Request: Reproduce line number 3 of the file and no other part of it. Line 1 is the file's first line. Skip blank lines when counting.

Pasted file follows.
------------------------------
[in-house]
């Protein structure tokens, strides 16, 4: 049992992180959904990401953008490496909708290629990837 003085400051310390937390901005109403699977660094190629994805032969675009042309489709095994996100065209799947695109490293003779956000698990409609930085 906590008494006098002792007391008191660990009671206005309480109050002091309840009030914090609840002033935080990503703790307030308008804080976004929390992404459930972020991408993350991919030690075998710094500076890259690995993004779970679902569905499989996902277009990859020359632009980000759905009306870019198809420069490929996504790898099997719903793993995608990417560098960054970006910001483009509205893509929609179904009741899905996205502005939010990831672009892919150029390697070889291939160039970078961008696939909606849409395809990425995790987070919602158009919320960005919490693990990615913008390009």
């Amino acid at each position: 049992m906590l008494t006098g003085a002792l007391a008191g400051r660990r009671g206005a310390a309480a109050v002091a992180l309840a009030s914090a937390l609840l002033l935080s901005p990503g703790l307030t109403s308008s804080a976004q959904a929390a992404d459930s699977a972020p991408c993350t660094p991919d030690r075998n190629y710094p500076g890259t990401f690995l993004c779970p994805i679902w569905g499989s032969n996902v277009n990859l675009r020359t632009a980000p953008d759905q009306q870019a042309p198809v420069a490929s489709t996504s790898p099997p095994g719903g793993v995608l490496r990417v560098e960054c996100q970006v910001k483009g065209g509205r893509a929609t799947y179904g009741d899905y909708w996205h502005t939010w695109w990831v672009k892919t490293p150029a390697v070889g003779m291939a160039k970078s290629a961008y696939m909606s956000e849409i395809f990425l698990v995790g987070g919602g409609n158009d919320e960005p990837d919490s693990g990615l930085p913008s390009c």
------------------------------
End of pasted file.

């Amino acid at each position: 049992m906590l008494t006098g003085a002792l007391a008191g400051r660990r009671g206005a310390a309480a109050v002091a992180l309840a009030s914090a937390l609840l002033l935080s901005p990503g703790l307030t109403s308008s804080a976004q959904a929390a992404d459930s699977a972020p991408c993350t660094p991919d030690r075998n190629y710094p500076g890259t990401f690995l993004c779970p994805i679902w569905g499989s032969n996902v277009n990859l675009r020359t632009a980000p953008d759905q009306q870019a042309p198809v420069a490929s489709t996504s790898p099997p095994g719903g793993v995608l490496r990417v560098e960054c996100q970006v910001k483009g065209g509205r893509a929609t799947y179904g009741d899905y909708w996205h502005t939010w695109w990831v672009k892919t490293p150029a390697v070889g003779m291939a160039k970078s290629a961008y696939m909606s956000e849409i395809f990425l698990v995790g987070g919602g409609n158009d919320e960005p990837d919490s693990g990615l930085p913008s390009c």